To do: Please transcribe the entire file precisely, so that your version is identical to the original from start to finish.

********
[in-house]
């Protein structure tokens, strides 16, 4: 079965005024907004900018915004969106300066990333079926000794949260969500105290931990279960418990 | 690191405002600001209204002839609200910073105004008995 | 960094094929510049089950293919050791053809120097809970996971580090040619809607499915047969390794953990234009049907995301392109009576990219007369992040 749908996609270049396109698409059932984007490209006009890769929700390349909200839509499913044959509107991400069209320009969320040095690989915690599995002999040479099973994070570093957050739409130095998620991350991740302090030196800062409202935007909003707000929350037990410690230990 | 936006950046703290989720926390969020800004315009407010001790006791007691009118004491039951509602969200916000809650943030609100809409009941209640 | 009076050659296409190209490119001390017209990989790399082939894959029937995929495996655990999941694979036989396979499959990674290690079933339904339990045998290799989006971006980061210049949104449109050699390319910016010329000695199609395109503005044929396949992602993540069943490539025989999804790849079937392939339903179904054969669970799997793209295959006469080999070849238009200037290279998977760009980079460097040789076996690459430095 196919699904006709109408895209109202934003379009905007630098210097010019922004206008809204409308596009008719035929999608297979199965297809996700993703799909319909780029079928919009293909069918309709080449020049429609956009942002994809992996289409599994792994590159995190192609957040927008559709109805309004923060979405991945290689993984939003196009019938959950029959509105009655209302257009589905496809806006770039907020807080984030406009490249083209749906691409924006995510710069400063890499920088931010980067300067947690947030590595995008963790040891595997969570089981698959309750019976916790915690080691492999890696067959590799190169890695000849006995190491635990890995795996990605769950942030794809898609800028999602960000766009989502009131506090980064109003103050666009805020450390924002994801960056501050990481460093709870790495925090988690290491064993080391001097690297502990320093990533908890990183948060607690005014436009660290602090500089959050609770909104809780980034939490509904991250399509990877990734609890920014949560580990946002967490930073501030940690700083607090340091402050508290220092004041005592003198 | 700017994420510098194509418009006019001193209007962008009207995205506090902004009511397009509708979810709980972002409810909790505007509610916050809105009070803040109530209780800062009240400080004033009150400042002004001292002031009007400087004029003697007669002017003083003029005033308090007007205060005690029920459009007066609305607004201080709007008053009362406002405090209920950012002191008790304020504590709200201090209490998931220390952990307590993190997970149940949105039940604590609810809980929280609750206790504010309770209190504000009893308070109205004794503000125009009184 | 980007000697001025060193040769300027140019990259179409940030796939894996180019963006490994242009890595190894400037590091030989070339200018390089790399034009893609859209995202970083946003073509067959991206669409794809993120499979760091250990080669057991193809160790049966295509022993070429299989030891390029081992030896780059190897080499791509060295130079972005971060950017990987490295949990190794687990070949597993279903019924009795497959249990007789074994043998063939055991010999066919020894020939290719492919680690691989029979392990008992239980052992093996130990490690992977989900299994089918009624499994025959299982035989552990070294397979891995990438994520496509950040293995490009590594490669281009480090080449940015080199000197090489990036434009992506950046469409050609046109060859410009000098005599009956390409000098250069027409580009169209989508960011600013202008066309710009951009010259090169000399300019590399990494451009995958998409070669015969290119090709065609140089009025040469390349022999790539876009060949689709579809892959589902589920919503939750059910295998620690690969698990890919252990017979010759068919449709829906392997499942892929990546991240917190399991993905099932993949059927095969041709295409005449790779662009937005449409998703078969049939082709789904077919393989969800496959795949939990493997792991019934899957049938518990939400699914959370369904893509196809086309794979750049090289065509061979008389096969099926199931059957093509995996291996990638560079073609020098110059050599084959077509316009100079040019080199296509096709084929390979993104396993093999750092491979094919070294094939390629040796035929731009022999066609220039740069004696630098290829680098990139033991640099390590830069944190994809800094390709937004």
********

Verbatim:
[in-house]
């Protein structure tokens, strides 16, 4: 079965005024907004900018915004969106300066990333079926000794949260969500105290931990279960418990 | 690191405002600001209204002839609200910073105004008995 | 960094094929510049089950293919050791053809120097809970996971580090040619809607499915047969390794953990234009049907995301392109009576990219007369992040 749908996609270049396109698409059932984007490209006009890769929700390349909200839509499913044959509107991400069209320009969320040095690989915690599995002999040479099973994070570093957050739409130095998620991350991740302090030196800062409202935007909003707000929350037990410690230990 | 936006950046703290989720926390969020800004315009407010001790006791007691009118004491039951509602969200916000809650943030609100809409009941209640 | 009076050659296409190209490119001390017209990989790399082939894959029937995929495996655990999941694979036989396979499959990674290690079933339904339990045998290799989006971006980061210049949104449109050699390319910016010329000695199609395109503005044929396949992602993540069943490539025989999804790849079937392939339903179904054969669970799997793209295959006469080999070849238009200037290279998977760009980079460097040789076996690459430095 196919699904006709109408895209109202934003379009905007630098210097010019922004206008809204409308596009008719035929999608297979199965297809996700993703799909319909780029079928919009293909069918309709080449020049429609956009942002994809992996289409599994792994590159995190192609957040927008559709109805309004923060979405991945290689993984939003196009019938959950029959509105009655209302257009589905496809806006770039907020807080984030406009490249083209749906691409924006995510710069400063890499920088931010980067300067947690947030590595995008963790040891595997969570089981698959309750019976916790915690080691492999890696067959590799190169890695000849006995190491635990890995795996990605769950942030794809898609800028999602960000766009989502009131506090980064109003103050666009805020450390924002994801960056501050990481460093709870790495925090988690290491064993080391001097690297502990320093990533908890990183948060607690005014436009660290602090500089959050609770909104809780980034939490509904991250399509990877990734609890920014949560580990946002967490930073501030940690700083607090340091402050508290220092004041005592003198 | 700017994420510098194509418009006019001193209007962008009207995205506090902004009511397009509708979810709980972002409810909790505007509610916050809105009070803040109530209780800062009240400080004033009150400042002004001292002031009007400087004029003697007669002017003083003029005033308090007007205060005690029920459009007066609305607004201080709007008053009362406002405090209920950012002191008790304020504590709200201090209490998931220390952990307590993190997970149940949105039940604590609810809980929280609750206790504010309770209190504000009893308070109205004794503000125009009184 | 980007000697001025060193040769300027140019990259179409940030796939894996180019963006490994242009890595190894400037590091030989070339200018390089790399034009893609859209995202970083946003073509067959991206669409794809993120499979760091250990080669057991193809160790049966295509022993070429299989030891390029081992030896780059190897080499791509060295130079972005971060950017990987490295949990190794687990070949597993279903019924009795497959249990007789074994043998063939055991010999066919020894020939290719492919680690691989029979392990008992239980052992093996130990490690992977989900299994089918009624499994025959299982035989552990070294397979891995990438994520496509950040293995490009590594490669281009480090080449940015080199000197090489990036434009992506950046469409050609046109060859410009000098005599009956390409000098250069027409580009169209989508960011600013202008066309710009951009010259090169000399300019590399990494451009995958998409070669015969290119090709065609140089009025040469390349022999790539876009060949689709579809892959589902589920919503939750059910295998620690690969698990890919252990017979010759068919449709829906392997499942892929990546991240917190399991993905099932993949059927095969041709295409005449790779662009937005449409998703078969049939082709789904077919393989969800496959795949939990493997792991019934899957049938518990939400699914959370369904893509196809086309794979750049090289065509061979008389096969099926199931059957093509995996291996990638560079073609020098110059050599084959077509316009100079040019080199296509096709084929390979993104396993093999750092491979094919070294094939390629040796035929731009022999066609220039740069004696630098290829680098990139033991640099390590830069944190994809800094390709937004």